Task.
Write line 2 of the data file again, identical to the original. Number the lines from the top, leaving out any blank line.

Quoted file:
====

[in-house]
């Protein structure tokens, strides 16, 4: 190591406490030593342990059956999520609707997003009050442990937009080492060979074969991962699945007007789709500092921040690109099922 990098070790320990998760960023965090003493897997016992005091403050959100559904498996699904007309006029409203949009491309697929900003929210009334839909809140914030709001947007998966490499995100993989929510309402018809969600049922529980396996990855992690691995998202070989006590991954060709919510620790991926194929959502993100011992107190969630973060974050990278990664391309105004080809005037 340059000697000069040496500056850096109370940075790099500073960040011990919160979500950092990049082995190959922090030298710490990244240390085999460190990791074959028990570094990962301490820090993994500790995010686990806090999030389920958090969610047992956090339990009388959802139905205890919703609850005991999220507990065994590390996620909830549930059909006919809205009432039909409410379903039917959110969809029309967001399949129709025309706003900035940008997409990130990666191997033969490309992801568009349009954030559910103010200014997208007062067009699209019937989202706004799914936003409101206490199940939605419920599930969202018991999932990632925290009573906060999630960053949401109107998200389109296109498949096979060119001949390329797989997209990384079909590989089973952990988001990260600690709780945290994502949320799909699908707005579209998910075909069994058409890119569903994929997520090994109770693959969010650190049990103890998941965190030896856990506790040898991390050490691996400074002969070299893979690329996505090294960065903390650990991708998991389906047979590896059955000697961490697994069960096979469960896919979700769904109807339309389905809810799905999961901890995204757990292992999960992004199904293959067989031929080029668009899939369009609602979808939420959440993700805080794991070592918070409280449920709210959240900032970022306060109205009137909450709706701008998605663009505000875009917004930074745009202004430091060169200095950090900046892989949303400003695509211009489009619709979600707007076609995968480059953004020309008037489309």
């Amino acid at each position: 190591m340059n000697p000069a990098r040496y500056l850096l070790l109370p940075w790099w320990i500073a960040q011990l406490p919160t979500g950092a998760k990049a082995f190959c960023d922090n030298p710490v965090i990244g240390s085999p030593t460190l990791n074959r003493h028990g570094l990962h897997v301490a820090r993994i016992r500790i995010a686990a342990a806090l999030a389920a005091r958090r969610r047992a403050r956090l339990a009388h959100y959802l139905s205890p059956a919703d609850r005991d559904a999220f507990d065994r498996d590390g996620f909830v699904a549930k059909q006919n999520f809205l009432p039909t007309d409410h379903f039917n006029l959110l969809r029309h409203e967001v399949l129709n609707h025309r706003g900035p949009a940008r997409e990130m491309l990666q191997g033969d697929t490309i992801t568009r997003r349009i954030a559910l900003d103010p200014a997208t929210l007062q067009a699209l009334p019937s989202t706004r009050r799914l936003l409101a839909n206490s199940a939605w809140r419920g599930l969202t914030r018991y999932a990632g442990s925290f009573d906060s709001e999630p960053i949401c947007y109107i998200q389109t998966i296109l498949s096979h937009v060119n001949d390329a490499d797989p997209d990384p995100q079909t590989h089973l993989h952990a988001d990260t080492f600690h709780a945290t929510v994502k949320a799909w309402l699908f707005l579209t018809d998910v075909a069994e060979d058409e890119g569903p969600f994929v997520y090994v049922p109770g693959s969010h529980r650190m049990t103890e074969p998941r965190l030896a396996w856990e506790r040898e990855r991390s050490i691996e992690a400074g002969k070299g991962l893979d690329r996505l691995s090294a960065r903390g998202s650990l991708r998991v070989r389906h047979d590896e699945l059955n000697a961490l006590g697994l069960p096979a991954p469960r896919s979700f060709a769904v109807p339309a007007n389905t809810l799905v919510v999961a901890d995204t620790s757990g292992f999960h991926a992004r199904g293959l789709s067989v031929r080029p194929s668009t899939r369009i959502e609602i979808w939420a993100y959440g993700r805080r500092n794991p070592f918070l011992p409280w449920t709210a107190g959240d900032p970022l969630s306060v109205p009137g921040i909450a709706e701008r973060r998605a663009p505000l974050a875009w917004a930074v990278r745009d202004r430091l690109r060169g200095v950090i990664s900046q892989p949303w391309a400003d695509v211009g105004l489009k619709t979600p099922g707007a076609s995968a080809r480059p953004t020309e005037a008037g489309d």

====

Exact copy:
């Protein structure tokens, strides 16, 4: 190591406490030593342990059956999520609707997003009050442990937009080492060979074969991962699945007007789709500092921040690109099922 990098070790320990998760960023965090003493897997016992005091403050959100559904498996699904007309006029409203949009491309697929900003929210009334839909809140914030709001947007998966490499995100993989929510309402018809969600049922529980396996990855992690691995998202070989006590991954060709919510620790991926194929959502993100011992107190969630973060974050990278990664391309105004080809005037 340059000697000069040496500056850096109370940075790099500073960040011990919160979500950092990049082995190959922090030298710490990244240390085999460190990791074959028990570094990962301490820090993994500790995010686990806090999030389920958090969610047992956090339990009388959802139905205890919703609850005991999220507990065994590390996620909830549930059909006919809205009432039909409410379903039917959110969809029309967001399949129709025309706003900035940008997409990130990666191997033969490309992801568009349009954030559910103010200014997208007062067009699209019937989202706004799914936003409101206490199940939605419920599930969202018991999932990632925290009573906060999630960053949401109107998200389109296109498949096979060119001949390329797989997209990384079909590989089973952990988001990260600690709780945290994502949320799909699908707005579209998910075909069994058409890119569903994929997520090994109770693959969010650190049990103890998941965190030896856990506790040898991390050490691996400074002969070299893979690329996505090294960065903390650990991708998991389906047979590896059955000697961490697994069960096979469960896919979700769904109807339309389905809810799905999961901890995204757990292992999960992004199904293959067989031929080029668009899939369009609602979808939420959440993700805080794991070592918070409280449920709210959240900032970022306060109205009137909450709706701008998605663009505000875009917004930074745009202004430091060169200095950090900046892989949303400003695509211009489009619709979600707007076609995968480059953004020309008037489309």